2015 ISAKOS Biennial Congress ePoster #2011

Changes in Cross-Sectional Area of the Human Posterior Cruciate Ligament During Knee Motion

Masataka Fujii, MD, PhD, Okayama JAPAN
Yoshimasa Fujimaki, MD, Tokyo JAPAN
Yusuke Sasaki, MD, asahikawa JAPAN
Takayuki Furumatsu, MD, PhD, Okayama JAPAN
Shinichi Miyazawa, MD, PhD, Okayama JAPAN
Toshifumi Ozaki, MD, PhD, Prof., Okayama JAPAN
Monica A. Linde, MS, RN, Pittsburgh, PA UNITED STATES
Patrick J. Smolinski, PhD, Pittsburgh, PA UNITED STATES
Freddie H. Fu, MD, Pittsburgh, PA UNITED STATES

Department of Orthopaedic Surgery, University of Pittsburgh, Pittsburgh, Pennsylvania, USA

FDA Status Cleared

Summary: We investigated the morphological characteristic of the in situ PCL by measuring the CSA of the PCL and evaluated the changes in the in situ CSA of the PCL under knee loading using a laser scanner.

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Abstract:

Introduction

To restore the native PCL anatomy, several anatomic studies have been done to measure the cross-sectional area (CSA) of the ligament. Although one of the most important factors, which affects the ligament shape and CSA, is the position of the tibia relative to the femur, it has not been considered in previous studies.
The objectives of this study were to investigate the morphological characteristic of the in situ PCL by measuring the CSA of the PCL and to evaluate the changes in the in situ CSA of the PCL under knee loading. The acquired data will provide accurate information of PCL anatomy and thereby lead to improved anatomic PCL reconstruction techniques.

Methods

Ten fresh-frozen non-paired human cadaveric knees were used. The path of passive flexion-extension of the intact knee was first determined from 0° to 90° of flexion and this is defined as neutral loading. Then, an 89 N posterior tibial load was applied at 0°, 30°, 60°and 90° of knee flexion to simulate the clinical examination of the PCL which is defined as posterior tibial translation (PTT) position. After robotic testing, the knees were dissected free of all musculature, patella and joint capsule leaving the PCL intact. The dissected knee was place back in the robot and repositioned. Then the PCL was scanned using a three-dimensional scanner (Faro Inc.) at the neutral and PTT knee positions and the images were analyzed with software (Geomagic, Inc.). The shape of the PCL and the change of the mean CSA along its midsubstance at each knee state was evaluated.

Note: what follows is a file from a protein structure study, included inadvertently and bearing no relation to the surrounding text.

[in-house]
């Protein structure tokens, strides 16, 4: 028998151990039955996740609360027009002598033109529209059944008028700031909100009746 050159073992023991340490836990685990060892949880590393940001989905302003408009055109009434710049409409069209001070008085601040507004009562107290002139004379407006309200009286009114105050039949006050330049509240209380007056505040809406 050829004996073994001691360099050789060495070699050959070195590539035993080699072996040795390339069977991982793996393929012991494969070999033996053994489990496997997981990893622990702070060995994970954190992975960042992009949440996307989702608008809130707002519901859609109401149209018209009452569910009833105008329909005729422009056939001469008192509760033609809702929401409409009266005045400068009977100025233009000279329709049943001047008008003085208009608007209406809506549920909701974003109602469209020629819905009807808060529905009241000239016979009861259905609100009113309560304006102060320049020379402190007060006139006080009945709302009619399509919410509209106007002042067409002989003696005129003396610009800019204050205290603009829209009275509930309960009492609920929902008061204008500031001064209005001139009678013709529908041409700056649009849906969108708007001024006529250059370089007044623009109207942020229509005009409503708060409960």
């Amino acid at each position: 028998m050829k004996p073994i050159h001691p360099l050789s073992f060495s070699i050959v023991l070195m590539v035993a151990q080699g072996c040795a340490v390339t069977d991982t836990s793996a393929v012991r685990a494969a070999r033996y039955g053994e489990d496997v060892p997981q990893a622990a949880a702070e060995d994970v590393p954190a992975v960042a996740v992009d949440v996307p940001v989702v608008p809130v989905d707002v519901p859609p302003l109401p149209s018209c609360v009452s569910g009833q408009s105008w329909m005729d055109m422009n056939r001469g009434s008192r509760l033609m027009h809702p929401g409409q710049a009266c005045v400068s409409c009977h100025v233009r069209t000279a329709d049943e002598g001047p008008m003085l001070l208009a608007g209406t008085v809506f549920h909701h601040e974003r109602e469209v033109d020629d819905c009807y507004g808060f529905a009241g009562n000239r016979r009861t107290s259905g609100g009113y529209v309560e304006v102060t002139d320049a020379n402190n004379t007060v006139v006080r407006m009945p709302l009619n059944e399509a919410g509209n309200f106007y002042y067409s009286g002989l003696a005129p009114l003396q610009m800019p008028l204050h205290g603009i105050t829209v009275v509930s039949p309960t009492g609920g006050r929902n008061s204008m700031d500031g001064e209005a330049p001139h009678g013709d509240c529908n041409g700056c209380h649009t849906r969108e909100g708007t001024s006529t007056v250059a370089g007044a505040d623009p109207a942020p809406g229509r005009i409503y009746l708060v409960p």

Results

The CSA of the PCL was the smallest at middle level of the midsubstance at every flexion angle and under both neutral and PTT loading. At the middle level, the CSA of the PCL became significantly smaller with knee flexion and PTT.

Discussion

The most important finding of this study was that the in situ CSA of the PCL became smaller with knee flexion and PTT. This is the first study to evaluate the effect of the knee position on the CSA of the PCL. In vitro studies have reported increased PCL forces with increasing flexion up to 90°, suggesting a lengthening of the PCL with flexion. This corresponds to the results of the present study where the CSA of the PCL became smaller with knee flexion and PTT apparently by lengthening of the PCL through the Poisson effect.

Conclusion

The present study revealed that the position of the tibia relative to the femur is the critical factor of CSA measurement.